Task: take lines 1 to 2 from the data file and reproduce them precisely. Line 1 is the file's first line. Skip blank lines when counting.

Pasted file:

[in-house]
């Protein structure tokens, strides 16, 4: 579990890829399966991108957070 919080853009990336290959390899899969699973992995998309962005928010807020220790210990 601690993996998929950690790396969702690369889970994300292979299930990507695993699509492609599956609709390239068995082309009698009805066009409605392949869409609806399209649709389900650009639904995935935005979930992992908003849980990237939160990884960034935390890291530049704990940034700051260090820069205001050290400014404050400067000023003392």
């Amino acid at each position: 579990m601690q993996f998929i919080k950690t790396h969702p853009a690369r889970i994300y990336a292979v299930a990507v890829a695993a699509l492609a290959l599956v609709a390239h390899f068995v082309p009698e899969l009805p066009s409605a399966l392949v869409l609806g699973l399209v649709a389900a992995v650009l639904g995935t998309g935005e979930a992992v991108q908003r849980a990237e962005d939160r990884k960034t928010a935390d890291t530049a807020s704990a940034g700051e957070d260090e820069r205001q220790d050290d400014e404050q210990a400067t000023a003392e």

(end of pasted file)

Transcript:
[in-house]
């Protein structure tokens, strides 16, 4: 579990890829399966991108957070 919080853009990336290959390899899969699973992995998309962005928010807020220790210990 601690993996998929950690790396969702690369889970994300292979299930990507695993699509492609599956609709390239068995082309009698009805066009409605392949869409609806399209649709389900650009639904995935935005979930992992908003849980990237939160990884960034935390890291530049704990940034700051260090820069205001050290400014404050400067000023003392």